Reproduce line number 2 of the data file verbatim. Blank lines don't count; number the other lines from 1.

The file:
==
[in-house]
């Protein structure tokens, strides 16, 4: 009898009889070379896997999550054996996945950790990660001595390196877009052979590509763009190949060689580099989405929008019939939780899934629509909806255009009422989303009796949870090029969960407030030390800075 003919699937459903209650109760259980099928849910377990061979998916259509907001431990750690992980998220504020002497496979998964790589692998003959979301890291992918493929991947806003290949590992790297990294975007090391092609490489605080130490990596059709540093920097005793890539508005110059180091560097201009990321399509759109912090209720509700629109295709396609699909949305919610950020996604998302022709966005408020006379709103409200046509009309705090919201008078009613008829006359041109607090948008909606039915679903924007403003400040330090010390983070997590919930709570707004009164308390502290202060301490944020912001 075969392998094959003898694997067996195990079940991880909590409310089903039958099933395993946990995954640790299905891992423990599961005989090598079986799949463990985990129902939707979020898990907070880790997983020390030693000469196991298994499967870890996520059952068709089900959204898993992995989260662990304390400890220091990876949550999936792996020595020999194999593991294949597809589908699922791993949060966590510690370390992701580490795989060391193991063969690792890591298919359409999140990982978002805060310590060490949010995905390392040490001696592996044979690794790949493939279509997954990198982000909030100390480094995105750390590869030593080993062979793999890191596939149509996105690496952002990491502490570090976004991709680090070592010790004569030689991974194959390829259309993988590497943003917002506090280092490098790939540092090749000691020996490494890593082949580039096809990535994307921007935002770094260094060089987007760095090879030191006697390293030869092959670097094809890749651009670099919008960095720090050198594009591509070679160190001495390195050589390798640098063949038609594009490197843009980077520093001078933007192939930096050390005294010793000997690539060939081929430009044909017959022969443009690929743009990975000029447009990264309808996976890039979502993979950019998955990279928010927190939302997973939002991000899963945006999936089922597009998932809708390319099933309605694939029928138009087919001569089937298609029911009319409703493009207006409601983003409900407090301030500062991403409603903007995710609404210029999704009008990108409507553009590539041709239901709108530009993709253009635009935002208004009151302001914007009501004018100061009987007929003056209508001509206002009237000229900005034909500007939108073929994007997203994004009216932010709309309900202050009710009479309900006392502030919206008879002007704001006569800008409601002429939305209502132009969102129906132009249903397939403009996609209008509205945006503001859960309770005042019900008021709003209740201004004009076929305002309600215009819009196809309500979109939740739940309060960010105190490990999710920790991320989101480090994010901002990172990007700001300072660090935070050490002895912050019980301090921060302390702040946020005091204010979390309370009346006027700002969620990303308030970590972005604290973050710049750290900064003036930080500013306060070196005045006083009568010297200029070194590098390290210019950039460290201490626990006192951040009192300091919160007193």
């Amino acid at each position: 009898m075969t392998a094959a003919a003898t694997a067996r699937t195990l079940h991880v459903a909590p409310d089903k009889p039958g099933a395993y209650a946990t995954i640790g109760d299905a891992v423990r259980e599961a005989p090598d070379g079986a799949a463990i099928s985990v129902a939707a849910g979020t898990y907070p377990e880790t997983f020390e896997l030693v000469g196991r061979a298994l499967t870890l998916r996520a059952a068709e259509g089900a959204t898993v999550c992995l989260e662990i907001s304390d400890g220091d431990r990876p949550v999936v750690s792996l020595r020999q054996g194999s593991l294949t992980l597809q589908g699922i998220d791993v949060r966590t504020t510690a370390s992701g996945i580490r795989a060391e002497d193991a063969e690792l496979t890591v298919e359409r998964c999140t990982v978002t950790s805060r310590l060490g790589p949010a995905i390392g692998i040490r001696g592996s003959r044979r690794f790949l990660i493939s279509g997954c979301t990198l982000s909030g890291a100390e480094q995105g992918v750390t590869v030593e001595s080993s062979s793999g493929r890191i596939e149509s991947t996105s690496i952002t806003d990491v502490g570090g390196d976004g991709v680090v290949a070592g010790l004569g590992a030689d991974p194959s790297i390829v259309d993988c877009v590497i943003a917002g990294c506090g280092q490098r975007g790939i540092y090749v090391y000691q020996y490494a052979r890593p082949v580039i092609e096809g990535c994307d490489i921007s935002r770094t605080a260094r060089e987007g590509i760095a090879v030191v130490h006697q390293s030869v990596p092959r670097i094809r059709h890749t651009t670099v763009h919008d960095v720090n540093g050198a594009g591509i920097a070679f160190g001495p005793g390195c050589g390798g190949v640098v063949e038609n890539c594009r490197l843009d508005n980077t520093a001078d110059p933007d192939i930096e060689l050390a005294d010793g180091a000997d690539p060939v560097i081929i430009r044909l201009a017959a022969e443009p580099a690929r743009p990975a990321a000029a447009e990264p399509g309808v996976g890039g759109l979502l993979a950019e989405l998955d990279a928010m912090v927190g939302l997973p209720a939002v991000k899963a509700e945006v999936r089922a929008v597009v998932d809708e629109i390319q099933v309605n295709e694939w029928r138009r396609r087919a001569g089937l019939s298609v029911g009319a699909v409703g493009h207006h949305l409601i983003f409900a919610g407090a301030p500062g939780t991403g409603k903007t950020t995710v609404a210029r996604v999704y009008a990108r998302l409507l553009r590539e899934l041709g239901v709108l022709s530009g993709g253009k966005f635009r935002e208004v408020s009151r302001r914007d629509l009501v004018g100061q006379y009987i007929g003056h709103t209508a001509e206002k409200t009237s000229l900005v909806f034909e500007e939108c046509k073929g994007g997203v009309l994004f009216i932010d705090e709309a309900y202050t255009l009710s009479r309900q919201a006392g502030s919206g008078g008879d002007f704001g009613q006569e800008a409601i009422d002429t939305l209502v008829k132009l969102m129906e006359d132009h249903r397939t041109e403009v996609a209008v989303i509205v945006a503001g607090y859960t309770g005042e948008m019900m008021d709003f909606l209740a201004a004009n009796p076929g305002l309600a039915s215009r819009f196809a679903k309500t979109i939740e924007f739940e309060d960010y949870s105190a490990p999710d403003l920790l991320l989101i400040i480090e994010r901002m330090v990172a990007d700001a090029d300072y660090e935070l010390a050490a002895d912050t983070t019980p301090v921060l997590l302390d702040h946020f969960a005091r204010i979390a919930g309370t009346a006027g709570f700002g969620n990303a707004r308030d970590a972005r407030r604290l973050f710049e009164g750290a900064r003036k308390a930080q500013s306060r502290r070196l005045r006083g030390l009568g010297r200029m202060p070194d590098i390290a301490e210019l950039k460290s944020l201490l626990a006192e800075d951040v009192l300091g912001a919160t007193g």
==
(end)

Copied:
């Protein structure tokens, strides 16, 4: 009898009889070379896997999550054996996945950790990660001595390196877009052979590509763009190949060689580099989405929008019939939780899934629509909806255009009422989303009796949870090029969960407030030390800075 003919699937459903209650109760259980099928849910377990061979998916259509907001431990750690992980998220504020002497496979998964790589692998003959979301890291992918493929991947806003290949590992790297990294975007090391092609490489605080130490990596059709540093920097005793890539508005110059180091560097201009990321399509759109912090209720509700629109295709396609699909949305919610950020996604998302022709966005408020006379709103409200046509009309705090919201008078009613008829006359041109607090948008909606039915679903924007403003400040330090010390983070997590919930709570707004009164308390502290202060301490944020912001 075969392998094959003898694997067996195990079940991880909590409310089903039958099933395993946990995954640790299905891992423990599961005989090598079986799949463990985990129902939707979020898990907070880790997983020390030693000469196991298994499967870890996520059952068709089900959204898993992995989260662990304390400890220091990876949550999936792996020595020999194999593991294949597809589908699922791993949060966590510690370390992701580490795989060391193991063969690792890591298919359409999140990982978002805060310590060490949010995905390392040490001696592996044979690794790949493939279509997954990198982000909030100390480094995105750390590869030593080993062979793999890191596939149509996105690496952002990491502490570090976004991709680090070592010790004569030689991974194959390829259309993988590497943003917002506090280092490098790939540092090749000691020996490494890593082949580039096809990535994307921007935002770094260094060089987007760095090879030191006697390293030869092959670097094809890749651009670099919008960095720090050198594009591509070679160190001495390195050589390798640098063949038609594009490197843009980077520093001078933007192939930096050390005294010793000997690539060939081929430009044909017959022969443009690929743009990975000029447009990264309808996976890039979502993979950019998955990279928010927190939302997973939002991000899963945006999936089922597009998932809708390319099933309605694939029928138009087919001569089937298609029911009319409703493009207006409601983003409900407090301030500062991403409603903007995710609404210029999704009008990108409507553009590539041709239901709108530009993709253009635009935002208004009151302001914007009501004018100061009987007929003056209508001509206002009237000229900005034909500007939108073929994007997203994004009216932010709309309900202050009710009479309900006392502030919206008879002007704001006569800008409601002429939305209502132009969102129906132009249903397939403009996609209008509205945006503001859960309770005042019900008021709003209740201004004009076929305002309600215009819009196809309500979109939740739940309060960010105190490990999710920790991320989101480090994010901002990172990007700001300072660090935070050490002895912050019980301090921060302390702040946020005091204010979390309370009346006027700002969620990303308030970590972005604290973050710049750290900064003036930080500013306060070196005045006083009568010297200029070194590098390290210019950039460290201490626990006192951040009192300091919160007193």